Arizona Town To Design Cultural Training For Arpaio Deputies
PHOENIX — Some of Sheriff Joe Arpaio’s deputies in Arizona’s Maricopa County have agreed to go through a round of cultural training. The county approved the arrangement to reduce long-held tensions between the Sheriff’s office and indigenous and Latino residents in the Phoenix suburb of Guadalupe.
Tensions between the Sheriff’s office and the small town of Guadalupe have been brewing for years.
The town’s population is just 6,000 people — too small to have its own police department — so it contracts with the Sheriff’s office.
Back in 2009, Arpaio conducted an operation to crack down on unauthorized immigrants. It coincided with the town’s Easter vigil, which is a mix of Catholic and indigenous traditions.
The sweep sparked outrage from local officials. Mayor Rebecca Jimenez confronted Arpaio and their tense exchange was captured in a PBS documentary.
“If you don't like the way I operate, you go get your own police department,” Arpaio said. “You got 90 days to cancel your contract. 90 days. You want to cancel it, feel free to do it.”
“We’ll look into that,” responds Jimenez. “Thank you.”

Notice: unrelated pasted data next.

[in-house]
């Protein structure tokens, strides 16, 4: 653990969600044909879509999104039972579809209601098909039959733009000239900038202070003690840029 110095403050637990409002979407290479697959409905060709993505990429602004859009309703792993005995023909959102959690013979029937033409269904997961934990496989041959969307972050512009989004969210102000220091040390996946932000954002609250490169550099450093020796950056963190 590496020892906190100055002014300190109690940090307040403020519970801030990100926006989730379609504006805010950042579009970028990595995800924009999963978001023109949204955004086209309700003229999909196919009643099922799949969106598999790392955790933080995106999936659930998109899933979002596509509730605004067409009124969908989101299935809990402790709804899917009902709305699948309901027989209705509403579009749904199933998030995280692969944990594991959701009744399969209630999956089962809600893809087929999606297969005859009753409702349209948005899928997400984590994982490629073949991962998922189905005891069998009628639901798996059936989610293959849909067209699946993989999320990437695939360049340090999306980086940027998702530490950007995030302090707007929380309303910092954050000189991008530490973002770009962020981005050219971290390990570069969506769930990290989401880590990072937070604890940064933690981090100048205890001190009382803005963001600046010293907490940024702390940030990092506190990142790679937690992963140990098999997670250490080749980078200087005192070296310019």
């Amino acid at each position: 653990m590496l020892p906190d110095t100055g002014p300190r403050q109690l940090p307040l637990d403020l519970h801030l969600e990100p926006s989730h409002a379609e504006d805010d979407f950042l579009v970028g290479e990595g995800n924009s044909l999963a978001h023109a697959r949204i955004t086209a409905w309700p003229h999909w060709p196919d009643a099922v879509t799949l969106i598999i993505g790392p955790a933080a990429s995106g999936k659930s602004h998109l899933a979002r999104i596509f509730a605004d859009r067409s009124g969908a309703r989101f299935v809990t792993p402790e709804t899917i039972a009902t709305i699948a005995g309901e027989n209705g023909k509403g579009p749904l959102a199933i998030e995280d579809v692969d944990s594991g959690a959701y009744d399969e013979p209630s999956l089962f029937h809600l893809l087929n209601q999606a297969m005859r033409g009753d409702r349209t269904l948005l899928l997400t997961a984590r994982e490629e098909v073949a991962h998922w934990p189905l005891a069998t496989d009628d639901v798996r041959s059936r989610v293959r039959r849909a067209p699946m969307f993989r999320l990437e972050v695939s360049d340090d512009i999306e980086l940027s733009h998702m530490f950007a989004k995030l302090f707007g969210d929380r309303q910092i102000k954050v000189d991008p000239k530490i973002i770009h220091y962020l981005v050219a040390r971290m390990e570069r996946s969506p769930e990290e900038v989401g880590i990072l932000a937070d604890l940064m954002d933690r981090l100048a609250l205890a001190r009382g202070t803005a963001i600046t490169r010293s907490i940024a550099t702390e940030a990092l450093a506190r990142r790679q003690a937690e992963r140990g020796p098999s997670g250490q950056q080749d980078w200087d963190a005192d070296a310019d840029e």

But Guadalupe officials did not find another police agency to take over and kept the MCSO contract. Under the new agreement the Maricopa County Board of Supervisors approved Wednesday, the town will come up with a cultural training for deputies.
It will explain the town’s heritage from the Mexico-based Yaqui tribe, including town celebrations.
Also, if town officials feel like certain deputies are not respectful enough, they can request the deputies be reassigned.
Maricopa County Supervisor Mary Rose Wilcox said it’s a good compromise.
“Those two clauses were something Guadalupe fought very hard for,” Wilcox said. “They want to get along with the sheriff, but they also want the sheriff to realize there has to be respect from his MCSO officers.”
Arpaio said he didn’t have a problem agreeing to the new arrangement in Guadalupe, noting that if he didn’t agree the town would likely be left without a police department.
“Any training or education my deputies can get is well accepted,” Arpaio said. “As I say it is somewhat of a unique area and we always can learn.”
Arpaio said there are 11 deputies assigned to Guadalupe and he has plans to crack down on street-level drug dealers there.
And the training in Guadalupe is in addition to a series of changes a federal judge ordered to prevent the department from racial profiling.
EDITOR'S NOTE: This story has been modified to reflect that Guadalupe is an incorporated town.
Updated 2/27/14 at 11:44 a.m.